Subordinate CommandsEdit

USNORTHCOM exercises command and control of two subordinate unified commands, four service component commands, and several standing Joint Task Forces (JTFs). The subordinate unified commands are Special Operations Command-North, which was activated on 31 December 2012, and Alaskan Command, which was transferred from US Pacific Command (USPACOM) control to USNORTHCOM control on 1 October 2014. USNORTHCOM service components include U.S. Fifth Army/ARNORTH, First Air Force/AFNORTH, USFF/NAVNORTH, and U.S. Marine Corps Forces Reserve/MARFORNORTH. USNORTHCOM's Joint Task Forces include Joint Force Headquarters National Capital Region, Joint Task Force-Civil Support, and Joint Task Force North.

Between 1 October 2002 and 2007, Northern Command deactivated Joint Force Headquarters Homeland Security and activated Joint Force Headquarters National Capital Region and Standing Joint Task Force North.[19] On 31 December 2012, Special Operations Command-North was activated, and will be led by a general instead of a colonel.[20]


Note: The National Defense Authorization Act of 2008 stipulates that at least one deputy commander of USNORTHCOM be a National Guard general officer unless the commander is already such an officer.[21][22]

Image Name Branch Term began Term ended
1.   General Ralph E. Eberhart USAF 22 October 2002 5 November 2004
2.   Admiral Timothy J. Keating USN 5 November 2004 23 March 2007
3.   General Victor E. Renuart Jr. USAF 23 March 2007 19 May 2010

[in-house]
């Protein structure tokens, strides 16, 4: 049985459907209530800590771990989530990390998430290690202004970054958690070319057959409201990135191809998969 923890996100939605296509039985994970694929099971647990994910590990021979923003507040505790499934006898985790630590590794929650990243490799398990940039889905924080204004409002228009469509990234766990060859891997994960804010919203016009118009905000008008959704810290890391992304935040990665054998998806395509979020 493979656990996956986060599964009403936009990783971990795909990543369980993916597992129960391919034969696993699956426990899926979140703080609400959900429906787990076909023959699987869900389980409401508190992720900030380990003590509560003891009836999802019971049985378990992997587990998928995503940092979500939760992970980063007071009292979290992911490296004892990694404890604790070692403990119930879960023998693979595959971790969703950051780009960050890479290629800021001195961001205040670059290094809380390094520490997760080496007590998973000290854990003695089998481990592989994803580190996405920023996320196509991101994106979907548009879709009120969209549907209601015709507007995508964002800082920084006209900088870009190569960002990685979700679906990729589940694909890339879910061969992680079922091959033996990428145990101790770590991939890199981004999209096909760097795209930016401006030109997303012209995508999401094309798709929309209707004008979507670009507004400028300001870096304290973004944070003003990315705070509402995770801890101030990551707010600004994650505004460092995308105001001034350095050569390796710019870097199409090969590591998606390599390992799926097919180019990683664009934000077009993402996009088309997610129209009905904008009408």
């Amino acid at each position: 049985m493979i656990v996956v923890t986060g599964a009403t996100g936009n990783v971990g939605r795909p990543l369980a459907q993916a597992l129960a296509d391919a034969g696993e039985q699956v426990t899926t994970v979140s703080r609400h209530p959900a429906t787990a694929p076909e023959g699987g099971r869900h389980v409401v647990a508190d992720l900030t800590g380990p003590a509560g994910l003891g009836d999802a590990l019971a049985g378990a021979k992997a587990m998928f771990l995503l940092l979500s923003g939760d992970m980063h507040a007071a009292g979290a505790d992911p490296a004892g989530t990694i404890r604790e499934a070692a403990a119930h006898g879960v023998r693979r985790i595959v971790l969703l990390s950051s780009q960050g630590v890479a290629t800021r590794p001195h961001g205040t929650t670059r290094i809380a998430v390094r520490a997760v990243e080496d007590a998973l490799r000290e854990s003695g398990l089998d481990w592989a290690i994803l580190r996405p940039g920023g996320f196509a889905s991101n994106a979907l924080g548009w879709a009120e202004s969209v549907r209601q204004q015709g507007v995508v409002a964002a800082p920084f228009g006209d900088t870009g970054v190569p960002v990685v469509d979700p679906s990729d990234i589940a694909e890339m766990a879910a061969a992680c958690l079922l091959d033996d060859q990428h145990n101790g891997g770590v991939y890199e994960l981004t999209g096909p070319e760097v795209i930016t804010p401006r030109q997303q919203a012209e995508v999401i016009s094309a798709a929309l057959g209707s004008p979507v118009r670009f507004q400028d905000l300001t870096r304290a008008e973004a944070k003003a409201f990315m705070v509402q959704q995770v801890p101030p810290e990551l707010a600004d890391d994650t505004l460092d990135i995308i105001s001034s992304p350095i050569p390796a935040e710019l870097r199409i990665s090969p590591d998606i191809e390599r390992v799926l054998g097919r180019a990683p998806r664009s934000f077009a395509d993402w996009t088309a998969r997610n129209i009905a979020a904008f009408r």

4.   Admiral James A. Winnefeld, Jr. USN 19 May 2010 3 August 2011
5.   General Charles H. Jacoby Jr. USA 3 August 2011 5 December 2014
6.   Admiral William E. Gortney USN 5 December 2014 13 May 2016
7.   General Lori J. Robinson USAF 13 May 2016 24 May 2018
8.   General Terrence J. O'Shaughnessy USAF 24 May 2018 Incumbent

Commanders of U.S. Northern Command by branches of serviceEdit

  • Air Force: 4
  • Navy: 3
  • Army: 1
  • Marine Corps: none
  • Coast Guard: none

Planning and strategyEdit

Northern Command has created several classified "concept plans" (e.g. "Defense Support of Civil Authorities") that are intended to address the 15 National Planning Scenarios that NORTHCOM must be prepared to respond to.[23]

However the GAO found that the national strategy to defend the United States is several years out of date.[24]

Domestic operations and trainingEdit

NORTHCOM operates extensive domestic intelligence operations which both share and receive information from local, state and federal law enforcement agencies. Employees of the Federal Bureau of Investigation, Central Intelligence Agency, National Security Agency, Defense Intelligence Agency, National Geospatial-Intelligence Agency, and other agencies maintain offices at NORTHCOM and receive daily intelligence briefings.[25]

Northern Command has completed several joint training exercises with local, state and federal law enforcement agencies, the Department of Homeland Security, and the Federal Emergency Management Agency (FEMA).[26]

In Exercise Vigilant Shield 2008, Northern Command, Pacific Command, the Department of Homeland Security, and numerous law enforcement agencies across the U.S. conducted exercises to test their "response abilities against a variety of potential threats".[26]

Related legislationEdit

The Military Commissions Act of 2006 lifted many restrictions placed on the military to support non-military authorities by the Posse Comitatus Act, however the United States Supreme Court ruled in June 2008 that significant portions of the MCA were unconstitutional. The "John Warner Defense Authorization Act of 2007" H.R. 5122 (2006) effectively nullified the limits of the Insurrection Act[27] when it was passed; however, the bill was amended in 2008.